This noise makes it feasible, up to a point, to conceal deliberate opportunism from regulators such as the SEC.Empirically, there are some indications that insiders do exploit private information.Past research finds that insider purchases positively predict subsequent abnormal returns.

In the paper, Corporate Governance and Blockchains, which was recently made publicly available on SSRN, I explore the corporate governance implications of blockchain database technology.

Blockchains have captured the attention of the financial world in 2015, and they offer a new way of creating, exchanging, and tracking the ownership of financial assets on a peer-to-peer basis.

Major stock exchanges are exploring the use of blockchains to register equity issued by corporations.

Blockchains can also hold debt securities and financial derivatives, which can be executed autonomously as “smart contracts.” These innovations have the potential to change corporate governance as much as any event since the 19 securities acts in the United States.

READ MORE David Hirshleifer is Professor of Finance at the University of California, Irvine.

This post is based on an article authored by Professor Hirshleifer and Usman Ali, Portfolio Manager at MIG Capital.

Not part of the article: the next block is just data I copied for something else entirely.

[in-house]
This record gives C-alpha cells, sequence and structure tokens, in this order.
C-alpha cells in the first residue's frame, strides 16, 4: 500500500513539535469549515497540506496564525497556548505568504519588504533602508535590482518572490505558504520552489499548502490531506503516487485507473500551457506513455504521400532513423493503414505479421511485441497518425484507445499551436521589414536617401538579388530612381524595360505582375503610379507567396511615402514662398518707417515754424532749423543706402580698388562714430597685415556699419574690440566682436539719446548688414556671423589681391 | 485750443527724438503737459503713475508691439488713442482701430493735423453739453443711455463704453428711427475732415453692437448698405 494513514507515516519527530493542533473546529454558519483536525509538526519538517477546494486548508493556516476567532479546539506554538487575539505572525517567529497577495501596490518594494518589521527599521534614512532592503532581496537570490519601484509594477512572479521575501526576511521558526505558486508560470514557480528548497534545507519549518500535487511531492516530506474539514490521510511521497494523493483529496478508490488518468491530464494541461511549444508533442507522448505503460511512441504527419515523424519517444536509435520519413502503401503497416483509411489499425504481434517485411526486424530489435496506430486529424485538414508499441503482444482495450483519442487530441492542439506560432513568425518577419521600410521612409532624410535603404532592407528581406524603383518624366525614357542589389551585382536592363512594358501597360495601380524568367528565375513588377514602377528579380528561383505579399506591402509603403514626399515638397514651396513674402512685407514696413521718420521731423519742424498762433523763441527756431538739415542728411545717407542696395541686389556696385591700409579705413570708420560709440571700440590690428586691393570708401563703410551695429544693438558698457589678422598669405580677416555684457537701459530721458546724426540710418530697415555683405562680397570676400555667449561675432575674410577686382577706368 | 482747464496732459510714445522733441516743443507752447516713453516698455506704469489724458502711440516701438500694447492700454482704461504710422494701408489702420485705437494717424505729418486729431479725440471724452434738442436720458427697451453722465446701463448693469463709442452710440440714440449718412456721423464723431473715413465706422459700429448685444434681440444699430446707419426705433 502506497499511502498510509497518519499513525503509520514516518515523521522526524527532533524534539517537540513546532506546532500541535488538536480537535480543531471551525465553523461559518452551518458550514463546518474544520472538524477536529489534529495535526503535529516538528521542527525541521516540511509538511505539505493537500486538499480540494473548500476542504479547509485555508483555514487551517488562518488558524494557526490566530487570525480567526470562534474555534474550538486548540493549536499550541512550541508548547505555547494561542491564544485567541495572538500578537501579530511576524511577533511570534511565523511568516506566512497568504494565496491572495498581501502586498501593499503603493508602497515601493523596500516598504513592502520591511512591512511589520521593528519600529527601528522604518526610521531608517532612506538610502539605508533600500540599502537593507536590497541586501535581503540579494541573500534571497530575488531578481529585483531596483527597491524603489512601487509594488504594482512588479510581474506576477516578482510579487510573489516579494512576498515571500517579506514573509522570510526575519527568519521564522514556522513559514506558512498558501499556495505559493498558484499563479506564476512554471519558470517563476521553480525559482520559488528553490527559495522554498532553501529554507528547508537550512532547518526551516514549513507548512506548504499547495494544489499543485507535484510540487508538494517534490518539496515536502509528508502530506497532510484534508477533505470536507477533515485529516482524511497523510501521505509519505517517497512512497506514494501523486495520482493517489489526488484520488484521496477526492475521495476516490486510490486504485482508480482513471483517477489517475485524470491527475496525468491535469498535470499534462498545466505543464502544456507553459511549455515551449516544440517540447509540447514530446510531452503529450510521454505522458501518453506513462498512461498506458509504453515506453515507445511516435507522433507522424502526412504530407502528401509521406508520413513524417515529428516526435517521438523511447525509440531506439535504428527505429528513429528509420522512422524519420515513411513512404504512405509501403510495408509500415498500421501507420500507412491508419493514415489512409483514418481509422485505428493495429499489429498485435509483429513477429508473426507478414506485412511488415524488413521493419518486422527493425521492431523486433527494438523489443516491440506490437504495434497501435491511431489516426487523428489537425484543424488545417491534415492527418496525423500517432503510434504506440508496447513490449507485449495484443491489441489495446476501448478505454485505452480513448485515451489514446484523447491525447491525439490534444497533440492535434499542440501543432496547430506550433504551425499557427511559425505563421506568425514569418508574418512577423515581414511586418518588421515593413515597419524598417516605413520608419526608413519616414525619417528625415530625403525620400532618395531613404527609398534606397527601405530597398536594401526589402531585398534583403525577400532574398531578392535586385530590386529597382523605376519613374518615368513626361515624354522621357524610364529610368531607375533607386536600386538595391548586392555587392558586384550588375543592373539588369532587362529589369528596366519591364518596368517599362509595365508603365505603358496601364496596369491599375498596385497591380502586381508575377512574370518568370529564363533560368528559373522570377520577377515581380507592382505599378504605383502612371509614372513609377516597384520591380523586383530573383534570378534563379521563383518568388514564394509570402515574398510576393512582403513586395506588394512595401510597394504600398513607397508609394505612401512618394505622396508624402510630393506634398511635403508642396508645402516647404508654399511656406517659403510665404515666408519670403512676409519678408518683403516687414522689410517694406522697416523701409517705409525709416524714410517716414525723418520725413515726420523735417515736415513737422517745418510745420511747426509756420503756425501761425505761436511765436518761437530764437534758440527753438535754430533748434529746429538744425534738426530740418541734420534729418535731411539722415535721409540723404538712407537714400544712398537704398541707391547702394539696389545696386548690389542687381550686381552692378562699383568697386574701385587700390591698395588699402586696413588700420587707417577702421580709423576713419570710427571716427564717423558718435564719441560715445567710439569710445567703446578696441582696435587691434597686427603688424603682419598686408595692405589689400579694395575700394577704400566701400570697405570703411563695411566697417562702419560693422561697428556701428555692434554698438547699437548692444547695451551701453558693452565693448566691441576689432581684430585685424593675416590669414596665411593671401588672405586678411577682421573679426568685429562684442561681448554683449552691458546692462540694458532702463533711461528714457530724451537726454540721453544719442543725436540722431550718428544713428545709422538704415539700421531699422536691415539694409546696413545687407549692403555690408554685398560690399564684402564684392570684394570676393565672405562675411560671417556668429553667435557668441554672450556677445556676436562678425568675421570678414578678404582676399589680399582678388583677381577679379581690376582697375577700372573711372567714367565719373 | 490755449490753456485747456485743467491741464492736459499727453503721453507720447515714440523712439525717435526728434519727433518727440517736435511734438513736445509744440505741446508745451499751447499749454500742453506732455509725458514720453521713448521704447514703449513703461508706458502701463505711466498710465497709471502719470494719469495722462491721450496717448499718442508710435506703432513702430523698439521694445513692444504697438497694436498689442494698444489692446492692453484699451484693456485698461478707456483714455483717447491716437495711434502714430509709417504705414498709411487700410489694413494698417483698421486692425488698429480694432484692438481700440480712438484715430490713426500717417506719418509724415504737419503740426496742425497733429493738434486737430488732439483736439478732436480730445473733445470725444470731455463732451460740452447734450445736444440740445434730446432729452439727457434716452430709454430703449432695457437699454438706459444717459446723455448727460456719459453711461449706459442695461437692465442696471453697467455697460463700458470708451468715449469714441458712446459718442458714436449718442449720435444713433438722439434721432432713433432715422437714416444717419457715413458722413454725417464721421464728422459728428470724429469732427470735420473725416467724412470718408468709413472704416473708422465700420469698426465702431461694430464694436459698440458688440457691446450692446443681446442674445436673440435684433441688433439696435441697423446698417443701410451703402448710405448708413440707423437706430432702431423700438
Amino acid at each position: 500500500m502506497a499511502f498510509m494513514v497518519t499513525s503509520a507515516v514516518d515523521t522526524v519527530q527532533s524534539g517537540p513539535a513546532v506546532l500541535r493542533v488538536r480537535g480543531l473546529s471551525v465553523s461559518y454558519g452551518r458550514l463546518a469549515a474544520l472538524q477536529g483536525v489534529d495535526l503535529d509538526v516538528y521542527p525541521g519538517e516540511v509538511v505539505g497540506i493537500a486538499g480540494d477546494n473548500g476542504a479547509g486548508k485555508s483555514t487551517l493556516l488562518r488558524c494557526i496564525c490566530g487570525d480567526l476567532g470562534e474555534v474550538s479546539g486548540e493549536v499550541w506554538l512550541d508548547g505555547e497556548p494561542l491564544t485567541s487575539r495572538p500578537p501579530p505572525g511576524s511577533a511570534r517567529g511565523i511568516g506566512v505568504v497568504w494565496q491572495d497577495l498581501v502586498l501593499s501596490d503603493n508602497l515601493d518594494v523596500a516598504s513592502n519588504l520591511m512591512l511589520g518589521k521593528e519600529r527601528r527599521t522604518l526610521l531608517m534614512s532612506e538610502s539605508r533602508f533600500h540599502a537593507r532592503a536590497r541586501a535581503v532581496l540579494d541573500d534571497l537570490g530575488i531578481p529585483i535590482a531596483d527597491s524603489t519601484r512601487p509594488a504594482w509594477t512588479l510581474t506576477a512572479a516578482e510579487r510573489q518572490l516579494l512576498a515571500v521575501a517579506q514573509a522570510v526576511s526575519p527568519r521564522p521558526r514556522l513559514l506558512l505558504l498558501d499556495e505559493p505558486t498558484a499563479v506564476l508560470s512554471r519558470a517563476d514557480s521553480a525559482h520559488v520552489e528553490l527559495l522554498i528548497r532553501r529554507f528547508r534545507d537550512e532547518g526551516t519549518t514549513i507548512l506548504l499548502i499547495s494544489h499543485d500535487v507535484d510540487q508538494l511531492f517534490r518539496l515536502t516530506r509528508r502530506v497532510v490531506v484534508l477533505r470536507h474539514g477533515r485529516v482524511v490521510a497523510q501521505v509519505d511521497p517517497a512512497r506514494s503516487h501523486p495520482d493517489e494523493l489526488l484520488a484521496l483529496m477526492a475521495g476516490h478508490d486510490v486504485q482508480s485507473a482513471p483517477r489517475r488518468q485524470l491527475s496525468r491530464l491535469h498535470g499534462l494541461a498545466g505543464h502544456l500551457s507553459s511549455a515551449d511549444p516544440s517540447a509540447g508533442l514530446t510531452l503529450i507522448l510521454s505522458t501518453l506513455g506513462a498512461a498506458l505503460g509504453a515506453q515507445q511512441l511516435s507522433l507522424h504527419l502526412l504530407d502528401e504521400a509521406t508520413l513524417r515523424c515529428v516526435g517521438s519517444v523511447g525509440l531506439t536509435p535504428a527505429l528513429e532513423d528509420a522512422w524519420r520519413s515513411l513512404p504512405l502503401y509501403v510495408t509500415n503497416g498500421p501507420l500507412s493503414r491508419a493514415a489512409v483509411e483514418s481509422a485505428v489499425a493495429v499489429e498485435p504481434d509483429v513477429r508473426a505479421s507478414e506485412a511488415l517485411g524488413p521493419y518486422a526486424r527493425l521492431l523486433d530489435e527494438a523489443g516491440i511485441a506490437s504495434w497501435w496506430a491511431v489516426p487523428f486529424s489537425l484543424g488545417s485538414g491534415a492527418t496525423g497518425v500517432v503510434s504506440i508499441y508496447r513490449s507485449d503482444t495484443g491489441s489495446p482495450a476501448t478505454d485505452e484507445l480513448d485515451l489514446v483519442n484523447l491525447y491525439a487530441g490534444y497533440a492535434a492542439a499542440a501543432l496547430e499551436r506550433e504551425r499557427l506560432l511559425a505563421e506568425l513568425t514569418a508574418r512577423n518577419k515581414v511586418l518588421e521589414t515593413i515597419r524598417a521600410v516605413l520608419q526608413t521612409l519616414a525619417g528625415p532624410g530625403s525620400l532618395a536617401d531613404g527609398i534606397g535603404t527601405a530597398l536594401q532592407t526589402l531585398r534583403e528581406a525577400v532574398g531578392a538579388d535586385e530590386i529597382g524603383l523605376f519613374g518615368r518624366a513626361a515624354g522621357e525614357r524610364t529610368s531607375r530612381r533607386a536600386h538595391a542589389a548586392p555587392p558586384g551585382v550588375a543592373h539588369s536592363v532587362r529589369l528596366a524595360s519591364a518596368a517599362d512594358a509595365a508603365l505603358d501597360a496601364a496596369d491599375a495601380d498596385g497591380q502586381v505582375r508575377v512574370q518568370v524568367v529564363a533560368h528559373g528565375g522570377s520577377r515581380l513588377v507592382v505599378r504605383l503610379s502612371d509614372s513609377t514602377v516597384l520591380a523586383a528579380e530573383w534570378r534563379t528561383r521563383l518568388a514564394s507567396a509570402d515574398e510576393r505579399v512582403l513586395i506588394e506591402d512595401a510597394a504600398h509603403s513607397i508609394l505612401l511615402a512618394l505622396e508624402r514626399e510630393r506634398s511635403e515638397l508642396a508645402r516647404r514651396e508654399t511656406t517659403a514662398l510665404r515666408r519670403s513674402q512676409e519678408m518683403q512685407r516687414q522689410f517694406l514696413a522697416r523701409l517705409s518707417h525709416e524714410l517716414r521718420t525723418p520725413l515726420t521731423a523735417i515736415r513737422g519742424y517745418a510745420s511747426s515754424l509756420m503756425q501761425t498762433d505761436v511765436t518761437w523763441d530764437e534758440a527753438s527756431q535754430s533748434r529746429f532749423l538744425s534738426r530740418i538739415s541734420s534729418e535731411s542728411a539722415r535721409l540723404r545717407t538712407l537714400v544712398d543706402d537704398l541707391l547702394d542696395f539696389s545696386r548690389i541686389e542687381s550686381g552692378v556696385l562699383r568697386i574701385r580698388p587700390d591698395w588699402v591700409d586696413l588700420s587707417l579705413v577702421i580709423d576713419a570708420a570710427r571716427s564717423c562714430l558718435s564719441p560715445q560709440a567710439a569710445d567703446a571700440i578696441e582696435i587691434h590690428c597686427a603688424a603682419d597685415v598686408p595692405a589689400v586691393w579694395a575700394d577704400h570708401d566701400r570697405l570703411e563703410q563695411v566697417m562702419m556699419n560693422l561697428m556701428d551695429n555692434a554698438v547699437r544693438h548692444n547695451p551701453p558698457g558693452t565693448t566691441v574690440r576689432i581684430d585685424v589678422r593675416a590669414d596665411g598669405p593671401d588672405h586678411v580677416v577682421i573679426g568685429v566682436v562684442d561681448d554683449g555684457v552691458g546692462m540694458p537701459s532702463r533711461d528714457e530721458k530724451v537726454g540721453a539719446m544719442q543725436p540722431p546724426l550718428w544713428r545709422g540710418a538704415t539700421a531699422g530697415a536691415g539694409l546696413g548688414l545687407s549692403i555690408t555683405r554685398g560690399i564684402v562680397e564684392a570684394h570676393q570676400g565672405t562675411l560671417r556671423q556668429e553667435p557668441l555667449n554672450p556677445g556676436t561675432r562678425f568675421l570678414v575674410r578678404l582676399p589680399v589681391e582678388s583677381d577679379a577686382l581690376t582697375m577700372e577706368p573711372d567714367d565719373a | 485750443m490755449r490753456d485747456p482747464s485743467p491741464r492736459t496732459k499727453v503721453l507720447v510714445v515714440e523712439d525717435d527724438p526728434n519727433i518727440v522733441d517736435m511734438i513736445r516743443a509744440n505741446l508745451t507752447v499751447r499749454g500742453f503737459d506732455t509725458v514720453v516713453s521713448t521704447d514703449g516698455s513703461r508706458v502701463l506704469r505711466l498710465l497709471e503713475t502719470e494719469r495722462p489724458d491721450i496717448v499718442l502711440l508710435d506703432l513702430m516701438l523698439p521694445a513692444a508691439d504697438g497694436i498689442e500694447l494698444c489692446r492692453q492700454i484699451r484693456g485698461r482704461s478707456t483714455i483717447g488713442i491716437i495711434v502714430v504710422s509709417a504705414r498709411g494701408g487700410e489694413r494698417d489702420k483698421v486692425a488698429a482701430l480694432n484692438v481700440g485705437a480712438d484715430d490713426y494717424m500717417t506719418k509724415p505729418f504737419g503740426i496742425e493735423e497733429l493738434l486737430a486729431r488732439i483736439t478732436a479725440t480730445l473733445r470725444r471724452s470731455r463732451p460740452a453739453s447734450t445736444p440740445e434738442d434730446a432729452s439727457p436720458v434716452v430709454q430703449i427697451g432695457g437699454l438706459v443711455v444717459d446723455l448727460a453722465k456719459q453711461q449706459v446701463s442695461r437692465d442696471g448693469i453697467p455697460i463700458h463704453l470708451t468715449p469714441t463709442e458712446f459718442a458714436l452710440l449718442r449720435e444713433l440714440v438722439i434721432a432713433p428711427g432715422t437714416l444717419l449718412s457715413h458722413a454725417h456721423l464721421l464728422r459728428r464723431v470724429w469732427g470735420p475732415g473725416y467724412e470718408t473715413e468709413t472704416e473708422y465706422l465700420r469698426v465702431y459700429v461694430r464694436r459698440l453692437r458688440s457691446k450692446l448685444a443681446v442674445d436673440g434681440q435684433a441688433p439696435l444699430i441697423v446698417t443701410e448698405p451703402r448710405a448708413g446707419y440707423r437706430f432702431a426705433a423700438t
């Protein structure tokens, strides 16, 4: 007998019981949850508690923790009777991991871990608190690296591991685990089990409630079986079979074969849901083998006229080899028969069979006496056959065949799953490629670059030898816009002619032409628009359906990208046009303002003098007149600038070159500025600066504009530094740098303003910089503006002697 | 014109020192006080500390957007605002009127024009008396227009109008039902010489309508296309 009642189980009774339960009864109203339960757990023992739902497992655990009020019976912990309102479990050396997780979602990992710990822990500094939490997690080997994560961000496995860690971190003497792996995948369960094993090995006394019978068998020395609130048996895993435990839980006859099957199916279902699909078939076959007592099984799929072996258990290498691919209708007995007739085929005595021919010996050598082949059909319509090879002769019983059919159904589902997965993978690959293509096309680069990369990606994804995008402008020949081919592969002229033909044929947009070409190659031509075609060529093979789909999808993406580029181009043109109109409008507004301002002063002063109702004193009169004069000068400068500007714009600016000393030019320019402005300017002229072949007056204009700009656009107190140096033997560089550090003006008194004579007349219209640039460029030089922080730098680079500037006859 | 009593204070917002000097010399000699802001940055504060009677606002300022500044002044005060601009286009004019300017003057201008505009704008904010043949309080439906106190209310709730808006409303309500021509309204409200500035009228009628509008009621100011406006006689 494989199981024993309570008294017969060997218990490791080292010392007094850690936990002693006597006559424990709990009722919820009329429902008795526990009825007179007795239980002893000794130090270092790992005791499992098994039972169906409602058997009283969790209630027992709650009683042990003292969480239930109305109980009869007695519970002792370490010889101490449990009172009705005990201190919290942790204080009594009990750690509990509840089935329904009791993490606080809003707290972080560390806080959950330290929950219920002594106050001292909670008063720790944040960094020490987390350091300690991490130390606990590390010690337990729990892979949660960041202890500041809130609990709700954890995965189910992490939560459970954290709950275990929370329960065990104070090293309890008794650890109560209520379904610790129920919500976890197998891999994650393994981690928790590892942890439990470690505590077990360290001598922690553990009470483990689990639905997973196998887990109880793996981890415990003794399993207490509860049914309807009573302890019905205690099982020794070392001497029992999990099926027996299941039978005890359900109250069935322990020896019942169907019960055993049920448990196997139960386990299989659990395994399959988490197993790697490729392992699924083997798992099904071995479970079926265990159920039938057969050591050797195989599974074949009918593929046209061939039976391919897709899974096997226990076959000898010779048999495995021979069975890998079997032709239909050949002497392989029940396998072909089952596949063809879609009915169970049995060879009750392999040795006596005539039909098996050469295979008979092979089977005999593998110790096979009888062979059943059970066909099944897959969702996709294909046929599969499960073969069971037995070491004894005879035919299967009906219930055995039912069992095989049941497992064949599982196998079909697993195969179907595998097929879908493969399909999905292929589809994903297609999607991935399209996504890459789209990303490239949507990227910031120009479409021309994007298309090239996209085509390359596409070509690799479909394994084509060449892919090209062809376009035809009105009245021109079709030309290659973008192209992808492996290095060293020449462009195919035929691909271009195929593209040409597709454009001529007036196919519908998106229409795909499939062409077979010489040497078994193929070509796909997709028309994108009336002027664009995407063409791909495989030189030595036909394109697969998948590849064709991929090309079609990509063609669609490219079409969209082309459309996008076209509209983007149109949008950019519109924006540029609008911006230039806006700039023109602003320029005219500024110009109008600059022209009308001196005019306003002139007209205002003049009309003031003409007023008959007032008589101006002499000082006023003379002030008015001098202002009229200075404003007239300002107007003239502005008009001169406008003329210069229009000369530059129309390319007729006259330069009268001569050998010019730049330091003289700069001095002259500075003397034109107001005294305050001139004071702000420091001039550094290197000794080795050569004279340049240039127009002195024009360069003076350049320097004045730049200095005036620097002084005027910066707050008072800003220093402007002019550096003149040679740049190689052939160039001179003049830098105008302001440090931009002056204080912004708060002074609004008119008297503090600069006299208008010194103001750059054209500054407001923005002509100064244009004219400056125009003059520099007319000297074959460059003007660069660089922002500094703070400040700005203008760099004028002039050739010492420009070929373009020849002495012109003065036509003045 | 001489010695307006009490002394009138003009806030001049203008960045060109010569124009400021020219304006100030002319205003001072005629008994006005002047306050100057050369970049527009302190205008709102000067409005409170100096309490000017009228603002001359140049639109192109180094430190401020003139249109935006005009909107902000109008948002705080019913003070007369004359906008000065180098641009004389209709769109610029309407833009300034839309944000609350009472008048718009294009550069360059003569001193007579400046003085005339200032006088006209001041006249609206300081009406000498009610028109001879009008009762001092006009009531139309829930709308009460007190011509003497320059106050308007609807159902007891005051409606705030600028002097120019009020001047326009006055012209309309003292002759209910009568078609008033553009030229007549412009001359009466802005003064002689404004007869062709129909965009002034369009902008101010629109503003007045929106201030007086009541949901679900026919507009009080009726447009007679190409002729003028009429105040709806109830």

Related research from the Program on Corporate Governance includes Insider Trading via the Corporation by Jesse Fried (discussed on the Forum here.) In trading their firms’ stocks, insiders must balance the profits of informed trading before news, the scrutiny by regulators that such trading can engender, formal policy restrictions by firms of insider trading activities, and diversification and liquidity motivations for selling shares after vesting of equity-based compensation.

This mixture of motivations and constraints makes it is hard to decipher the information content of insider trades, especially because different trades may be intended to exploit news arriving at short or long horizons.

READ MORE The following post comes to us from Lee Biggerstaff of the Department of Finance at Miami University, David Cicero of the Department of Finance at the University of Alabama, and Andy Puckett of the Department of Finance at the University of Tennessee. Scandals at firms such as Enron and Health South fractured this foundation and motivated market participants to ask why executives and other employees at these firms misled investors.